TINA ARENA

Back in the spot­light.

Sunday Tasmanian - Tassie Living - - Front Page - CAMERON ADAMS

TINA Arena has added a new skill to her CV – taxi driver.

For the first time in a decade, Arena has spent sev­eral months in­tro­duc­ing her six- year- old son Gabriel to the joys of her home­town, Melbourne.

‘‘ He is ab­so­lutely lov­ing it,’’ Arena, 44, says. ‘‘ I am a taxi driver these days. I spend my life driv­ing him and his mates around to play footy and soc­cer or just hang­ing out. He’s at a fun age, he’s de­vel­op­ing his per­son­al­ity and it’s hi­lar­i­ous most of the time. Most of the time . . . ’’

Arena’s tem­po­rary re­lo­ca­tion from Paris is to ac­com­mo­date her re­turn to

Young Tal­ent Time, the feel- good fam­ily TV pro­gram that launched her ca­reer when she joined in 1974. This time around she’s judg­ing the new gen­er­a­tion.

‘‘ I knew when I de­cided to join the show it was go­ing to be life- chang­ing and I haven’t been dis­ap­pointed,’’ Arena says. ‘‘ I’ve been in­spired by a bunch of gor­geous kids. No­body wipes the smile off their face in the stu­dio. I’ve not been in a sit­u­a­tion like that be­fore. It’s in­cred­i­bly rare what we’re liv­ing with on

YTT. And it’s been very emo­tional go­ing back to the show. It was over­whelm­ing for me. Par­tic­u­larly the first episode where the orig­i­nal cast went out on stage and paid re­spect to the show’s her­itage. It was a pow­er­ful mo­ment.’’

Too busy to bother about the show’s haters on Twit­ter and Face­book harp­ing on rat­ings, Arena is fol­low­ing her judg­ing ethos and fo­cus­ing on the pos­i­tives.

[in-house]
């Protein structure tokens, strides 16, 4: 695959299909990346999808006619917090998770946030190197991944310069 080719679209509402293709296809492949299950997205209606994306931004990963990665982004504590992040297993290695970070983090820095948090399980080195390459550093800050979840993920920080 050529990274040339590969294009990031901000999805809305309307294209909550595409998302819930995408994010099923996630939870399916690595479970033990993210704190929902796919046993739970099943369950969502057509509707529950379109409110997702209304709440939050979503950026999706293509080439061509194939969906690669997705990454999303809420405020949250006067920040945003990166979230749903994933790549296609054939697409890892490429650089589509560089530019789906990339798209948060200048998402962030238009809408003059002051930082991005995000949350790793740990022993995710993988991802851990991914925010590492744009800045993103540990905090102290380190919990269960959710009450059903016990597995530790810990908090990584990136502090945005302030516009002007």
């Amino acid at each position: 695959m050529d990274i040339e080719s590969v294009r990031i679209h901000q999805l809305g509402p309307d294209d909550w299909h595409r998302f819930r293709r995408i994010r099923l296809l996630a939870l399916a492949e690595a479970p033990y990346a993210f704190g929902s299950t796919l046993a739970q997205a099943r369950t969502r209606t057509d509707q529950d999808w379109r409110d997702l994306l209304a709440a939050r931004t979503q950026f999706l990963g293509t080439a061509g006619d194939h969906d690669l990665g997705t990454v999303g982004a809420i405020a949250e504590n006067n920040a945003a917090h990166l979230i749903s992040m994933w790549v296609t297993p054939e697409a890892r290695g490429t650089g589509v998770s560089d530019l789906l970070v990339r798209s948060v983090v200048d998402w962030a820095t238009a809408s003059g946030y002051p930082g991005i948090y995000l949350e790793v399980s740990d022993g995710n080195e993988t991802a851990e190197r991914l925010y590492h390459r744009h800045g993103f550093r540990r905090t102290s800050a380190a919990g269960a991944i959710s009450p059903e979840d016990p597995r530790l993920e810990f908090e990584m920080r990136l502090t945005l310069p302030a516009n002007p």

‘‘ I un­der­stand all that so­cial me­dia has a place, but it’s very easy to say what you like when you’re sit­ting be­hind a screen and no one can see you.

‘‘ I don’t take any no­tice. The show is what it is. It’s a show that was done 40 years ago, to­tally ahead of its time. It was done with good in­ten­tions. It’s still be­ing done with good in­ten­tions. As a judge, you can say what you feel very hon­estly, but you don’t need to put some­body down. That’s not the right thing to do to kids. That’s not part of my char­ac­ter. I was a lit­tle girl up on that stage once singing. I’m pleased I was never ripped apart. Why would I want to do that to any­body else?’’

Her son vis­its the YTT set with his mum dur­ing the Syd­ney record­ing ses­sions each week­end. ‘‘ Will he fol­low in my foot­steps? I’m happy for him to do what makes him happy. He’s got a good lit­tle voice, but I want him to fol­low his own destiny. It’s his call, not mine.’’

YTT fol­lows Arena judg­ing on the French ver­sion of US a capella re­al­ity show The Sing Off. She’s con­fi­dent

YTT will re­turn next year and could be up for a sec­ond bout.

Af­ter this sea­son of YTT ends, Arena will em­bark on an­other or­ches­tral tour, mix­ing in her own hits with choice cov­ers such as Don’t Cry For Me Ar­gentina and

Cry Me A River. ‘‘ For me to ex­plore those songs that al­ready have a life is amaz­ing. To be able to tell them in the con­text of a sym­phonic or­ches­tra is like be­ing in the best car you could pos­si­bly drive or a Boe­ing. And hav­ing it all to your­self.’’

This year Arena will also fin­ish her first al­bum of orig­i­nal ma­te­rial in more than a decade. ‘‘ It’s a bunch of sto­ries I’ve lived the last seven or eight years. It’s like a travel diary of dif­fer­ent places, ob­ser­va­tions and jour­neys. I’ve loved writ­ing it. It’s not some­thing hit FM sta­tions will play, but I’ve been very happy with the evo­lu­tion of my ca­reer tak­ing its nat­u­ral pace.’’

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